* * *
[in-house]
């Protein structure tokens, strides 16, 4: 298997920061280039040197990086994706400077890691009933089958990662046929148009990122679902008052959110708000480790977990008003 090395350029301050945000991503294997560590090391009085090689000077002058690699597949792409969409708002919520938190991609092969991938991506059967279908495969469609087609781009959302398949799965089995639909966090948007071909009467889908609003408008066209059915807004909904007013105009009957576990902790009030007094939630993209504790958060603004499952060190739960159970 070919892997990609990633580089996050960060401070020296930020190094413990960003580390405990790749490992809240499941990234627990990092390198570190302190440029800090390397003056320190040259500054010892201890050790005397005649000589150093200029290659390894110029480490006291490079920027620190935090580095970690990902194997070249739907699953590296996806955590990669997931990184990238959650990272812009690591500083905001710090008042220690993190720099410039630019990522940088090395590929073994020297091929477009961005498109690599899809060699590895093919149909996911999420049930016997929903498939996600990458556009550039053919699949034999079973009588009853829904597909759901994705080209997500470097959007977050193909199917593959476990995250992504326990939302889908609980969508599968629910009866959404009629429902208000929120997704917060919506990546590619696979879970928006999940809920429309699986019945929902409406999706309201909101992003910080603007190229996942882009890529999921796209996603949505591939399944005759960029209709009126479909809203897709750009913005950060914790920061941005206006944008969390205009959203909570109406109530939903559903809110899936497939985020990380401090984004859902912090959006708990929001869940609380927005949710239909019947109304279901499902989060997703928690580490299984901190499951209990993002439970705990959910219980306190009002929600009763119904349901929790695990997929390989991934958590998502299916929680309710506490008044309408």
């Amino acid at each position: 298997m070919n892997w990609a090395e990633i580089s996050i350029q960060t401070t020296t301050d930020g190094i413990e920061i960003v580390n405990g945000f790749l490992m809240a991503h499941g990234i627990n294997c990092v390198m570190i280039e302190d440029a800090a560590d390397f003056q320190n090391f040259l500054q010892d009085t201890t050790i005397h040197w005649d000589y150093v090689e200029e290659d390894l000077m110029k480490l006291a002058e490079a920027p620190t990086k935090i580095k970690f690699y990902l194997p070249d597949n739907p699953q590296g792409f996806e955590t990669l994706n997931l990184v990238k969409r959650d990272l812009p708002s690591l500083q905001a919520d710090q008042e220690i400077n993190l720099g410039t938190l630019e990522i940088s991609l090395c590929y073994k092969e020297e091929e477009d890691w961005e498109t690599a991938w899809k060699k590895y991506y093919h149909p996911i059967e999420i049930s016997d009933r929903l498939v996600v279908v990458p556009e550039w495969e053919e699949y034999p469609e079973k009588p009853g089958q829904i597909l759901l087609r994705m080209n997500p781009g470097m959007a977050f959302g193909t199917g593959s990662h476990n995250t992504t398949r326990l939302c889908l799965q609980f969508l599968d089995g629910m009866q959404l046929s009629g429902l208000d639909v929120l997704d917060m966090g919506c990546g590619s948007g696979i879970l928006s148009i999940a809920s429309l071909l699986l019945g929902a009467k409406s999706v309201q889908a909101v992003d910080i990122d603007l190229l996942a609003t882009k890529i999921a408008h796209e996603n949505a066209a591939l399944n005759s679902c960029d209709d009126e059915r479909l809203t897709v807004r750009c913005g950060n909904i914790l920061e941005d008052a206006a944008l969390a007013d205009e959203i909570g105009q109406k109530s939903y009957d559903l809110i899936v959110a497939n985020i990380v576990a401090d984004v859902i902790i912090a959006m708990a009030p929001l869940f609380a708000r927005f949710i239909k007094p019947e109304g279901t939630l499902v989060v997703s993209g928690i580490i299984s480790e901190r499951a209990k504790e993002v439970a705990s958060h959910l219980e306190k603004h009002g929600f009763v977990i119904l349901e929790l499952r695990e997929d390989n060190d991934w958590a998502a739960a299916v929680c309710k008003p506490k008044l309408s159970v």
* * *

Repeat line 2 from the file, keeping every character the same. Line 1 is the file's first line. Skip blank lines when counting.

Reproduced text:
């Protein structure tokens, strides 16, 4: 298997920061280039040197990086994706400077890691009933089958990662046929148009990122679902008052959110708000480790977990008003 090395350029301050945000991503294997560590090391009085090689000077002058690699597949792409969409708002919520938190991609092969991938991506059967279908495969469609087609781009959302398949799965089995639909966090948007071909009467889908609003408008066209059915807004909904007013105009009957576990902790009030007094939630993209504790958060603004499952060190739960159970 070919892997990609990633580089996050960060401070020296930020190094413990960003580390405990790749490992809240499941990234627990990092390198570190302190440029800090390397003056320190040259500054010892201890050790005397005649000589150093200029290659390894110029480490006291490079920027620190935090580095970690990902194997070249739907699953590296996806955590990669997931990184990238959650990272812009690591500083905001710090008042220690993190720099410039630019990522940088090395590929073994020297091929477009961005498109690599899809060699590895093919149909996911999420049930016997929903498939996600990458556009550039053919699949034999079973009588009853829904597909759901994705080209997500470097959007977050193909199917593959476990995250992504326990939302889908609980969508599968629910009866959404009629429902208000929120997704917060919506990546590619696979879970928006999940809920429309699986019945929902409406999706309201909101992003910080603007190229996942882009890529999921796209996603949505591939399944005759960029209709009126479909809203897709750009913005950060914790920061941005206006944008969390205009959203909570109406109530939903559903809110899936497939985020990380401090984004859902912090959006708990929001869940609380927005949710239909019947109304279901499902989060997703928690580490299984901190499951209990993002439970705990959910219980306190009002929600009763119904349901929790695990997929390989991934958590998502299916929680309710506490008044309408």